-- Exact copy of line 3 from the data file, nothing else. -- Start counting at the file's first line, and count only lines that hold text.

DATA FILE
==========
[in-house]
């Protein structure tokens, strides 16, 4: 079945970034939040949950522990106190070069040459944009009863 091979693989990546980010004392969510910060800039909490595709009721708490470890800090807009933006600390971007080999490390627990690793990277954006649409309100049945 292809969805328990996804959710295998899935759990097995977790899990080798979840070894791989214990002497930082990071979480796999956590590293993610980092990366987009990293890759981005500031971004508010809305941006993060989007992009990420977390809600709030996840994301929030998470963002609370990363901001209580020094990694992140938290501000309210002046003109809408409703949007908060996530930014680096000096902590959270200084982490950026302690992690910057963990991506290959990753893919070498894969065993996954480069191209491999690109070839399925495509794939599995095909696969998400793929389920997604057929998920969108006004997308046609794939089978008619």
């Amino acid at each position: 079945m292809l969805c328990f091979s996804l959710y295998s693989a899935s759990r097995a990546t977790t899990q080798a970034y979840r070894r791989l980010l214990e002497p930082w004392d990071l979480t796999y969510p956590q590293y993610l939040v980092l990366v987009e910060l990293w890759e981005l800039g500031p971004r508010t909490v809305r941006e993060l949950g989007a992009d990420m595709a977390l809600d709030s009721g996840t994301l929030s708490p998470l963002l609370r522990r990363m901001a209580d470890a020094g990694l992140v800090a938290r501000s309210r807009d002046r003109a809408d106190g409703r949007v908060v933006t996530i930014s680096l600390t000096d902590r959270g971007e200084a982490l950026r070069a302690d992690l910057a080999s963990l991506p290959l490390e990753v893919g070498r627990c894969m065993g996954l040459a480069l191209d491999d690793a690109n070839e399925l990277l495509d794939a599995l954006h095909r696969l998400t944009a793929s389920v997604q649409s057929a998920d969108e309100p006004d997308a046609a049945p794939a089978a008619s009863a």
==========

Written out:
């Amino acid at each position: 079945m292809l969805c328990f091979s996804l959710y295998s693989a899935s759990r097995a990546t977790t899990q080798a970034y979840r070894r791989l980010l214990e002497p930082w004392d990071l979480t796999y969510p956590q590293y993610l939040v980092l990366v987009e910060l990293w890759e981005l800039g500031p971004r508010t909490v809305r941006e993060l949950g989007a992009d990420m595709a977390l809600d709030s009721g996840t994301l929030s708490p998470l963002l609370r522990r990363m901001a209580d470890a020094g990694l992140v800090a938290r501000s309210r807009d002046r003109a809408d106190g409703r949007v908060v933006t996530i930014s680096l600390t000096d902590r959270g971007e200084a982490l950026r070069a302690d992690l910057a080999s963990l991506p290959l490390e990753v893919g070498r627990c894969m065993g996954l040459a480069l191209d491999d690793a690109n070839e399925l990277l495509d794939a599995l954006h095909r696969l998400t944009a793929s389920v997604q649409s057929a998920d969108e309100p006004d997308a046609a049945p794939a089978a008619s009863a």